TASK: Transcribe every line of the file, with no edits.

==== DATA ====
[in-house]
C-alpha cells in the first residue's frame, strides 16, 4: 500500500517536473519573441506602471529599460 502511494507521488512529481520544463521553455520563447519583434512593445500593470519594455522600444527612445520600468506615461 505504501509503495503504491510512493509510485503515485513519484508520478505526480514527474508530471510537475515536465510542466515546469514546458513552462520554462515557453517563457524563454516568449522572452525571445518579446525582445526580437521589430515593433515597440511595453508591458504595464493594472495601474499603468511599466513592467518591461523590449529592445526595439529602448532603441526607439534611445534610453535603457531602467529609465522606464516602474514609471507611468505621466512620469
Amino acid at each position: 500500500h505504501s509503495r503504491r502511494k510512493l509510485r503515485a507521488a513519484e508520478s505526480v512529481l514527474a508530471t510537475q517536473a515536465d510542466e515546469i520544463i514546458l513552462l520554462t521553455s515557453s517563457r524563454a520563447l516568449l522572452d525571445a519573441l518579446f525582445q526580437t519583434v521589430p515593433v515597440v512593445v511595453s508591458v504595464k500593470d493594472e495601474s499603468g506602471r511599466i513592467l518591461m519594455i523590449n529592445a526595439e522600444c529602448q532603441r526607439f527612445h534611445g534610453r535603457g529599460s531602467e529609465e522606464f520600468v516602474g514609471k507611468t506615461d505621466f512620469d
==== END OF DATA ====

[in-house]
C-alpha cells in the first residue's frame, strides 16, 4: 500500500517536473519573441506602471529599460 502511494507521488512529481520544463521553455520563447519583434512593445500593470519594455522600444527612445520600468506615461 505504501509503495503504491510512493509510485503515485513519484508520478505526480514527474508530471510537475515536465510542466515546469514546458513552462520554462515557453517563457524563454516568449522572452525571445518579446525582445526580437521589430515593433515597440511595453508591458504595464493594472495601474499603468511599466513592467518591461523590449529592445526595439529602448532603441526607439534611445534610453535603457531602467529609465522606464516602474514609471507611468505621466512620469
Amino acid at each position: 500500500h505504501s509503495r503504491r502511494k510512493l509510485r503515485a507521488a513519484e508520478s505526480v512529481l514527474a508530471t510537475q517536473a515536465d510542466e515546469i520544463i514546458l513552462l520554462t521553455s515557453s517563457r524563454a520563447l516568449l522572452d525571445a519573441l518579446f525582445q526580437t519583434v521589430p515593433v515597440v512593445v511595453s508591458v504595464k500593470d493594472e495601474s499603468g506602471r511599466i513592467l518591461m519594455i523590449n529592445a526595439e522600444c529602448q532603441r526607439f527612445h534611445g534610453r535603457g529599460s531602467e529609465e522606464f520600468v516602474g514609471k507611468t506615461d505621466f512620469d